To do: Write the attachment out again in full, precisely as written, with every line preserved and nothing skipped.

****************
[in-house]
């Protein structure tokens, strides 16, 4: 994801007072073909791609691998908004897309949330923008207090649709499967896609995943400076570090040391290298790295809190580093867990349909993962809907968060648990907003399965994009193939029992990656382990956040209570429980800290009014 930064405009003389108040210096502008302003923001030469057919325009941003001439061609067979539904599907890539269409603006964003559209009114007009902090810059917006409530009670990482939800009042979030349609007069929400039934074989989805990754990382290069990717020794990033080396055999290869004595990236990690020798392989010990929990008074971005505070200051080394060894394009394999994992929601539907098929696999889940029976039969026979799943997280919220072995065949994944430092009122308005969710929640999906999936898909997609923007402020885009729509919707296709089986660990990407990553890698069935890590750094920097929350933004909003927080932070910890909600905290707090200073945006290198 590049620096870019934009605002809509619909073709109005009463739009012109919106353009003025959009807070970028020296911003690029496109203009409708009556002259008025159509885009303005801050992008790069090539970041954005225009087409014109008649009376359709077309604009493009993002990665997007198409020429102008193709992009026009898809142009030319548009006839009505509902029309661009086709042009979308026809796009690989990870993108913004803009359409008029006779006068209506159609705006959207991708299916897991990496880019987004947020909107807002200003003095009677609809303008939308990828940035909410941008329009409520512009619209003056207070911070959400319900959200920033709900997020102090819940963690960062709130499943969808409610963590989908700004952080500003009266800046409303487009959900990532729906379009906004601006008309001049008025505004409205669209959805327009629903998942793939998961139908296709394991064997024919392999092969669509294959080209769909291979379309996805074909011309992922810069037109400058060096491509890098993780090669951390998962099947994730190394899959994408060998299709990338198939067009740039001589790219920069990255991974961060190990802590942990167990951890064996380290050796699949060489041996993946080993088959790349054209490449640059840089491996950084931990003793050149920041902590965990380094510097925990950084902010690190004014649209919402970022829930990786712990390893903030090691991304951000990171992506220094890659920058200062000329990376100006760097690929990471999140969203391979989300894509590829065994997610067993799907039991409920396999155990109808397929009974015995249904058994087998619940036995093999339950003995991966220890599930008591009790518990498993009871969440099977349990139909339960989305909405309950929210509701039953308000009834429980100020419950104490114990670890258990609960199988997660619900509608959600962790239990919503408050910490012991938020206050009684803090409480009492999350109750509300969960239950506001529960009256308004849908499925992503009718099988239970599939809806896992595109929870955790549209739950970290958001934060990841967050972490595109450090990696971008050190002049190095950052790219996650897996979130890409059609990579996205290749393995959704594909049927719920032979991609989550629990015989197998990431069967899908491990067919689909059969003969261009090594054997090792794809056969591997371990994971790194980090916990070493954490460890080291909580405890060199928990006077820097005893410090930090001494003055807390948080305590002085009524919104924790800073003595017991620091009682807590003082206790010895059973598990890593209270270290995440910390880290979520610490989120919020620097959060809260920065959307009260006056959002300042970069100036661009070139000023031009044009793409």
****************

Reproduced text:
[in-house]
């Protein structure tokens, strides 16, 4: 994801007072073909791609691998908004897309949330923008207090649709499967896609995943400076570090040391290298790295809190580093867990349909993962809907968060648990907003399965994009193939029992990656382990956040209570429980800290009014 930064405009003389108040210096502008302003923001030469057919325009941003001439061609067979539904599907890539269409603006964003559209009114007009902090810059917006409530009670990482939800009042979030349609007069929400039934074989989805990754990382290069990717020794990033080396055999290869004595990236990690020798392989010990929990008074971005505070200051080394060894394009394999994992929601539907098929696999889940029976039969026979799943997280919220072995065949994944430092009122308005969710929640999906999936898909997609923007402020885009729509919707296709089986660990990407990553890698069935890590750094920097929350933004909003927080932070910890909600905290707090200073945006290198 590049620096870019934009605002809509619909073709109005009463739009012109919106353009003025959009807070970028020296911003690029496109203009409708009556002259008025159509885009303005801050992008790069090539970041954005225009087409014109008649009376359709077309604009493009993002990665997007198409020429102008193709992009026009898809142009030319548009006839009505509902029309661009086709042009979308026809796009690989990870993108913004803009359409008029006779006068209506159609705006959207991708299916897991990496880019987004947020909107807002200003003095009677609809303008939308990828940035909410941008329009409520512009619209003056207070911070959400319900959200920033709900997020102090819940963690960062709130499943969808409610963590989908700004952080500003009266800046409303487009959900990532729906379009906004601006008309001049008025505004409205669209959805327009629903998942793939998961139908296709394991064997024919392999092969669509294959080209769909291979379309996805074909011309992922810069037109400058060096491509890098993780090669951390998962099947994730190394899959994408060998299709990338198939067009740039001589790219920069990255991974961060190990802590942990167990951890064996380290050796699949060489041996993946080993088959790349054209490449640059840089491996950084931990003793050149920041902590965990380094510097925990950084902010690190004014649209919402970022829930990786712990390893903030090691991304951000990171992506220094890659920058200062000329990376100006760097690929990471999140969203391979989300894509590829065994997610067993799907039991409920396999155990109808397929009974015995249904058994087998619940036995093999339950003995991966220890599930008591009790518990498993009871969440099977349990139909339960989305909405309950929210509701039953308000009834429980100020419950104490114990670890258990609960199988997660619900509608959600962790239990919503408050910490012991938020206050009684803090409480009492999350109750509300969960239950506001529960009256308004849908499925992503009718099988239970599939809806896992595109929870955790549209739950970290958001934060990841967050972490595109450090990696971008050190002049190095950052790219996650897996979130890409059609990579996205290749393995959704594909049927719920032979991609989550629990015989197998990431069967899908491990067919689909059969003969261009090594054997090792794809056969591997371990994971790194980090916990070493954490460890080291909580405890060199928990006077820097005893410090930090001494003055807390948080305590002085009524919104924790800073003595017991620091009682807590003082206790010895059973598990890593209270270290995440910390880290979520610490989120919020620097959060809260920065959307009260006056959002300042970069100036661009070139000023031009044009793409």